Commission on Audit

Boy Scouts of the Philippines risks losing land unlisted in its books

Rappler.com
Boy Scouts of the Philippines risks losing land unlisted in its books
The Commission on Audit warns the Boy Scouts of the Philippines could lose the land and properties through sequestration by the national government or through land-grabbing done by others

The Commission on Audit (COA) warned on Tuesday, September 27, that 13 parcels of land – a combined area of 253 hectares with an estimated value of P71.8 million – are unlisted in the books of the Boy Scouts of the Philippines (BSoP), even if these parcels of land were covered by titles or presidential proclamations.

COA said 39 other properties – some 524.7 hectares – acquired through purchase, exchange, or donation are also untitled, and 13 of these properties may revert back to their old owners as a result of non-compliance to needed conditions.

COA also warned the BSoP could lose the land and properties through sequestration by the national government or through land-grabbing done by private groups or individuals.

The information is based off a 2021 audit report list, with assigned prices based off declared zonal values, and is made up of the the following:

  • six titled lots (combined value P4.02 million) with an area of 31.3 hectares in Mati, Davao Oriental; Zamboanga City; Butuan City; Birador Hills, Bohol; and Labangan, Zamboanga del Sur.
  • a 1,000 square meter lot on Tramo Road, Pasay City (estimated assessment at P28 million)
  • 72 hectares in Goa, Camarines Sur (estimated at P18 million)
  • 50 hectares in Iligan City (estimated at P8.5 million)
  • a 962 square-meter lot/property in Marbel, South Cotabato (estimated at P8.18 million)
  • 98 hectares in Salcedo, Eastern Samar (estimated at P4.9 million)
  • one hectare in Iligan City (estimated at P150,000)
  • 6,918 sqm in Jolo, Sulu (estimated at P48,426)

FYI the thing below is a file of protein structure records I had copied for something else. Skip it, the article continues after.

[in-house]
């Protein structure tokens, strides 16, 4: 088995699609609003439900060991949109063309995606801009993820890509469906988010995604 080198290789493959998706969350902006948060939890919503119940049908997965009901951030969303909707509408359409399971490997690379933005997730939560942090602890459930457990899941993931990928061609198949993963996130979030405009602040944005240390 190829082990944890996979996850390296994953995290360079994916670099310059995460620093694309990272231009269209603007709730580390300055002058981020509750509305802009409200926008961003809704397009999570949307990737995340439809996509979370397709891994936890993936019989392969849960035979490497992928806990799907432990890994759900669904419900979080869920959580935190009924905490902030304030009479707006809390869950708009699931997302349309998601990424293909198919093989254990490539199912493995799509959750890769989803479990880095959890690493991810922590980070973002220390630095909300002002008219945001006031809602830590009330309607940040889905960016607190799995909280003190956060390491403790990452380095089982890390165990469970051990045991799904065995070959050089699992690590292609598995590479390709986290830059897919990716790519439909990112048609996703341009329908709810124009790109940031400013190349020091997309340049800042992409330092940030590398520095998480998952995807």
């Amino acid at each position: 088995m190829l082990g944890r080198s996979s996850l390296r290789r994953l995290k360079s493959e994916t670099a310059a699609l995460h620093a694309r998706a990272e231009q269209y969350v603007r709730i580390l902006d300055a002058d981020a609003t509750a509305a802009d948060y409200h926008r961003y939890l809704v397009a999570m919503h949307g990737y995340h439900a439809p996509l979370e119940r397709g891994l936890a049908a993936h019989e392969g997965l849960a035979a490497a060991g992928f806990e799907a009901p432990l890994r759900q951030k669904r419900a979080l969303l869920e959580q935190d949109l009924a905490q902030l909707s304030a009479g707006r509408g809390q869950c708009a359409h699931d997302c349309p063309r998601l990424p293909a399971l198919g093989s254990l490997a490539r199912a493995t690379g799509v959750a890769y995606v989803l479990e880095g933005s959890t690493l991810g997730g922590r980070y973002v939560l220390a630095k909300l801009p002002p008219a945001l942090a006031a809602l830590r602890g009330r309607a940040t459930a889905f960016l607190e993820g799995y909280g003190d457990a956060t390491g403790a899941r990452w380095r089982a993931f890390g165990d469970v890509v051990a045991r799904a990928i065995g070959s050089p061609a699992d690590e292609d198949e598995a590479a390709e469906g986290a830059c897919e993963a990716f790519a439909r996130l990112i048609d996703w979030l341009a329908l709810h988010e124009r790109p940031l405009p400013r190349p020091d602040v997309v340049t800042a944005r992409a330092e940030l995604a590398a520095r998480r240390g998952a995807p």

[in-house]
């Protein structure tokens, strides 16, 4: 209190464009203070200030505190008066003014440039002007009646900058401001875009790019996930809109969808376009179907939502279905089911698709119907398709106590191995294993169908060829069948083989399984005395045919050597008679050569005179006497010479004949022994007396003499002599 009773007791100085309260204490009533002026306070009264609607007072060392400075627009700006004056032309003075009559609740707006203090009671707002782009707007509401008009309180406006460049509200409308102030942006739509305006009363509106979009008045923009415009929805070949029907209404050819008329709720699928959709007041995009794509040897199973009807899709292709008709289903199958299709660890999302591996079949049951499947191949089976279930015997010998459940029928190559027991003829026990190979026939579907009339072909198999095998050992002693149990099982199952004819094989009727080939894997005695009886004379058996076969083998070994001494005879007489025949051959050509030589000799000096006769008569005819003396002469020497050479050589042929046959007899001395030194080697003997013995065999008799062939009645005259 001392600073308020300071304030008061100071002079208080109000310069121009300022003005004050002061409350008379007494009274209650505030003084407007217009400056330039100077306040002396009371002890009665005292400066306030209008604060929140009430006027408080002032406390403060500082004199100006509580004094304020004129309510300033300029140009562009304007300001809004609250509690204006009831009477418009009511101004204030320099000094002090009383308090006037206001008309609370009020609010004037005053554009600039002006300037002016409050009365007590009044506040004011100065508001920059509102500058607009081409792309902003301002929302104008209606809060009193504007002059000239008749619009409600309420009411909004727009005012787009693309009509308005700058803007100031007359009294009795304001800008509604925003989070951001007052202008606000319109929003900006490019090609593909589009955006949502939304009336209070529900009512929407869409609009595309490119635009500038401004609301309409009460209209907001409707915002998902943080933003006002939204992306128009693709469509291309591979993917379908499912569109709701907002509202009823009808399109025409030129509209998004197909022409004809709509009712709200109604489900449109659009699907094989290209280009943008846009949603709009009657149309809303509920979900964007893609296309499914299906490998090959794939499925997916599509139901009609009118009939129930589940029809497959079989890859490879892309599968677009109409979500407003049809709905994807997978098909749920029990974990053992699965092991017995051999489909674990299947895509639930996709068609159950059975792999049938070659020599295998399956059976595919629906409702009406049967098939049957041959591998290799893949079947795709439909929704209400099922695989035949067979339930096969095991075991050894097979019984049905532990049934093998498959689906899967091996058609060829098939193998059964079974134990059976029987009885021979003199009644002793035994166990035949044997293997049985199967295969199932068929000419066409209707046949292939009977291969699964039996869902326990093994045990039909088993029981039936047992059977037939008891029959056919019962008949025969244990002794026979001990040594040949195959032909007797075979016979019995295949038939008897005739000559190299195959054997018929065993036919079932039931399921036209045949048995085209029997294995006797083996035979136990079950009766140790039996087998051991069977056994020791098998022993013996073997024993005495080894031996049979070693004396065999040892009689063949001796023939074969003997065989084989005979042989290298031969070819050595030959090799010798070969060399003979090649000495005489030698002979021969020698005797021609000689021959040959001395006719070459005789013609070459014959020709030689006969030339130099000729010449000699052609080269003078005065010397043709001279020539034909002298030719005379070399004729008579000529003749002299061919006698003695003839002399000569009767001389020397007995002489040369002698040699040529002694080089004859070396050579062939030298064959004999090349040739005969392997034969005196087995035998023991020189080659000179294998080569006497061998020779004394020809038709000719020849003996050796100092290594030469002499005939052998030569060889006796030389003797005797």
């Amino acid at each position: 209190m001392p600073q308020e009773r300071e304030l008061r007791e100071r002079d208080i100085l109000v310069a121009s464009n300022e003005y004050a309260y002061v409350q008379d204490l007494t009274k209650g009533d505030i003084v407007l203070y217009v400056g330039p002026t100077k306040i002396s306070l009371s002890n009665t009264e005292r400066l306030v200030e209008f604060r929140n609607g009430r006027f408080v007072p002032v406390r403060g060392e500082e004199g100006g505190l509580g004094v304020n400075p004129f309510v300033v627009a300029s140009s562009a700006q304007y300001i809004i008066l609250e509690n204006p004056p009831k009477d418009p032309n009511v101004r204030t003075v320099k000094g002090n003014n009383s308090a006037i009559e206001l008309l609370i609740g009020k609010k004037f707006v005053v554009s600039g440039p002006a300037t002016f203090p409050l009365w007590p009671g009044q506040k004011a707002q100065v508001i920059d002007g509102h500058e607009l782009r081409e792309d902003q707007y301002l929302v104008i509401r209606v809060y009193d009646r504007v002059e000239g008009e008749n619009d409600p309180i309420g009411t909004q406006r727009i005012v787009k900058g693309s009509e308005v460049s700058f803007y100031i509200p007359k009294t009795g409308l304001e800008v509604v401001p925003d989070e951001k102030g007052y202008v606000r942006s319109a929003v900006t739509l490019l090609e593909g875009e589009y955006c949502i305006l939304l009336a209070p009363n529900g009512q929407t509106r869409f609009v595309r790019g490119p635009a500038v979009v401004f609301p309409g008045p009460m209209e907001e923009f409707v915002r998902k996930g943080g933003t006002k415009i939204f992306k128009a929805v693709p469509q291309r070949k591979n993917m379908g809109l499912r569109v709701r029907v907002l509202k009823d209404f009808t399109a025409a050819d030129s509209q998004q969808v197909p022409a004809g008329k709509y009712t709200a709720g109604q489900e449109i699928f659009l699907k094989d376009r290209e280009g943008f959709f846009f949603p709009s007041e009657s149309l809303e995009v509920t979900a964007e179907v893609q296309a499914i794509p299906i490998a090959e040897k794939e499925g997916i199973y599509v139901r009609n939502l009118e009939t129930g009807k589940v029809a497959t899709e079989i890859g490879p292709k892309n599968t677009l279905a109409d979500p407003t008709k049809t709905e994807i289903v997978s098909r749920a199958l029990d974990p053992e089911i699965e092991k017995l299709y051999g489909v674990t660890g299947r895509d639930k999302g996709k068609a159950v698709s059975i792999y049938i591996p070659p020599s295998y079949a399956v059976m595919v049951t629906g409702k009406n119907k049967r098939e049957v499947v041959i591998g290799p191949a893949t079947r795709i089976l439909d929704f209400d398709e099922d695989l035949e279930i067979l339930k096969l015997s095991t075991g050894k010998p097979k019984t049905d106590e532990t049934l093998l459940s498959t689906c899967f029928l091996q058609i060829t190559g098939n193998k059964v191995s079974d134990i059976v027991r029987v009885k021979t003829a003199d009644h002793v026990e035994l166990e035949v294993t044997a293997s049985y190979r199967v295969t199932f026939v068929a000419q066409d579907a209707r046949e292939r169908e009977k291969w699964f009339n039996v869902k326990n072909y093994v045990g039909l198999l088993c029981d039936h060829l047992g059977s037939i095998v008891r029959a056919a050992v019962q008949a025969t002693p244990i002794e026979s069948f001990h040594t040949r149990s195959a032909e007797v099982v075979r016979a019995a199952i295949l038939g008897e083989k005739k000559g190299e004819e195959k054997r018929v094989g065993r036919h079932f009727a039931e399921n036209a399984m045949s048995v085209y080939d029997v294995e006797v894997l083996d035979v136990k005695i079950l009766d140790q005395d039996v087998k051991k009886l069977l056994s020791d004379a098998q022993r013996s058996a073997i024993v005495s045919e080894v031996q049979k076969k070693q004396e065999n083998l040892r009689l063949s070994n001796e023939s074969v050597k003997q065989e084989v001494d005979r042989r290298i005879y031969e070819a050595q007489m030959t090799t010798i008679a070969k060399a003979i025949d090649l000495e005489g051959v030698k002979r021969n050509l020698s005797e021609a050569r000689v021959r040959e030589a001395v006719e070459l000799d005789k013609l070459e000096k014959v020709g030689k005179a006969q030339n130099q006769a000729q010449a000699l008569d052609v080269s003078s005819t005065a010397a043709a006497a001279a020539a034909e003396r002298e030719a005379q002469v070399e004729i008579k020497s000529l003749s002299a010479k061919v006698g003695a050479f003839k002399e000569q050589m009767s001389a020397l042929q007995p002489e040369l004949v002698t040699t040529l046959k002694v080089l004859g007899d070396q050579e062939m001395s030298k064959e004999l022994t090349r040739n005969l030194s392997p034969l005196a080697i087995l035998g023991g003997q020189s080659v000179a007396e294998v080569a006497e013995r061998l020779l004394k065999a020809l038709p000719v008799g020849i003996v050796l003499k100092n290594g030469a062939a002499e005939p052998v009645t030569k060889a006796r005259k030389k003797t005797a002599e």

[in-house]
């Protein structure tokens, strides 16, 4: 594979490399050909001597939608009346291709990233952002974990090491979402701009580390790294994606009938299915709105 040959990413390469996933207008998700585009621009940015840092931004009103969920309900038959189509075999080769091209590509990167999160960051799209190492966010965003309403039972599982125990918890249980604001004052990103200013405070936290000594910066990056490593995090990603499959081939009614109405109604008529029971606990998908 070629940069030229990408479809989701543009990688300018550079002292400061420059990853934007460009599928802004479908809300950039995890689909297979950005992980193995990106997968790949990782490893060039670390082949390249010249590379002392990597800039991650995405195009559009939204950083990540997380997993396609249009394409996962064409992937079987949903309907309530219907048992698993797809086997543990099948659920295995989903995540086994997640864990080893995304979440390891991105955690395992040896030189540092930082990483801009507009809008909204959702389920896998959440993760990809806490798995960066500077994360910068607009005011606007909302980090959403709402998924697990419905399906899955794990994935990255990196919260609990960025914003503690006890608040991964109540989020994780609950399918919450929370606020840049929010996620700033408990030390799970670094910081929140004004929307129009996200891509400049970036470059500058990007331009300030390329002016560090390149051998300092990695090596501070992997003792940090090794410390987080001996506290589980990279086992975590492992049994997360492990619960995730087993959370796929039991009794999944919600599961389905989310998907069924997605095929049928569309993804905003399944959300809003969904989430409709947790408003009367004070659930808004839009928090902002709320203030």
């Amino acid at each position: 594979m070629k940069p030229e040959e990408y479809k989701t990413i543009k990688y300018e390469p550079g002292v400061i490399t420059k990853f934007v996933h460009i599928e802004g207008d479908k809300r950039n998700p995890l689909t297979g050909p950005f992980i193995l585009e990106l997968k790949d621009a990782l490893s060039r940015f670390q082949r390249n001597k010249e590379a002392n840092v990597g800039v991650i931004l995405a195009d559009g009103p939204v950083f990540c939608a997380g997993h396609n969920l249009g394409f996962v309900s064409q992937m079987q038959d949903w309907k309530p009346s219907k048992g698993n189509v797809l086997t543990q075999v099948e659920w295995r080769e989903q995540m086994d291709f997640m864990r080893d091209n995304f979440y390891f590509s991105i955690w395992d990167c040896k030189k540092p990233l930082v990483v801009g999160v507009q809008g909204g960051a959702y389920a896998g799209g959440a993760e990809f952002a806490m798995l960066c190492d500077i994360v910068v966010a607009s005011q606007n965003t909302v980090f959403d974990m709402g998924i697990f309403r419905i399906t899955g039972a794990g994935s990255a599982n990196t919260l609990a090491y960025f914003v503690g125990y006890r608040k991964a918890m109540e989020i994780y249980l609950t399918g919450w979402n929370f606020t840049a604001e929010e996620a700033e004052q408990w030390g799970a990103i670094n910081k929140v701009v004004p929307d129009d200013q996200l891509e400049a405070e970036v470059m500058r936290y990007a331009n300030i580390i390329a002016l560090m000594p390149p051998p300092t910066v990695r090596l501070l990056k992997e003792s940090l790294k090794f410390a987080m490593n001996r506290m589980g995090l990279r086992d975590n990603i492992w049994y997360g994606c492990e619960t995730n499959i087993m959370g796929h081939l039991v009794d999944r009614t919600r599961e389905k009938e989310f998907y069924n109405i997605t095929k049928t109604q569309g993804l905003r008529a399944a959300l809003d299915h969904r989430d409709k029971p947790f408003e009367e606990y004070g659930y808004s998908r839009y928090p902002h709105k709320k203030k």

The Commission on Audit said, “Considering that these properties are covered by and/or supported with special legislations, therefore, the BSoP has valid ownership and should have recorded the same in its books. In fact, some of these properties are currently occupied and used by the BSoP Local Councils.”

The 13 properties, however, were not yet recorded in BSoP’s books as the acquisition costs have not yet been determined. Further, supporting documents required for the issuance of titles were not held by the BSoP.

Auditors however said that, based on the International Public Sector Accounting Standards (IPSAS), what’s needed for the initial recognition of donated assets is the establishment of fair market value through an appraisal or the referencing of available records. COA added, “The non-registration of these properties would not protect BSoP’s interest and will cause others to have adverse claims thereon.”

The auditors also corrected a claim by BSoP management when they said they could not recognize some of the parcels of land due to their being donations to local councils, which BSoP deemed separate and distinct from itself. Said the auditors, “all real estate acquired by purchase, donation, bequest by a Local Council shall be registered in the name of the Boy Scouts of the Philippines.”

Auditors added that nothing in the laws “permits the BSoP to create any other corporate body whose personality is entirely independent, autonomous, distinct and separate from the BSoP itself.”

COA added a recommendation that the BSoP notarize its properties with titles – some 39 in all – to strengthen the claim they have on those properties. COA said that while a lack of notarization of those deeds wouldn’t invalidate the transactions of the BSoP, “the law requires that the form of a contract that transmitted or extinguished real rights over immovable property shall be in a public document.”

Of 39 properties with titles, 33 were covered by deeds of donations, while five were through deeds of absolute sale and one through a deed of exchange. Seventeen were donated by local government units, Sixteen, meanwhile were acquired from private individuals. – Rappler.com

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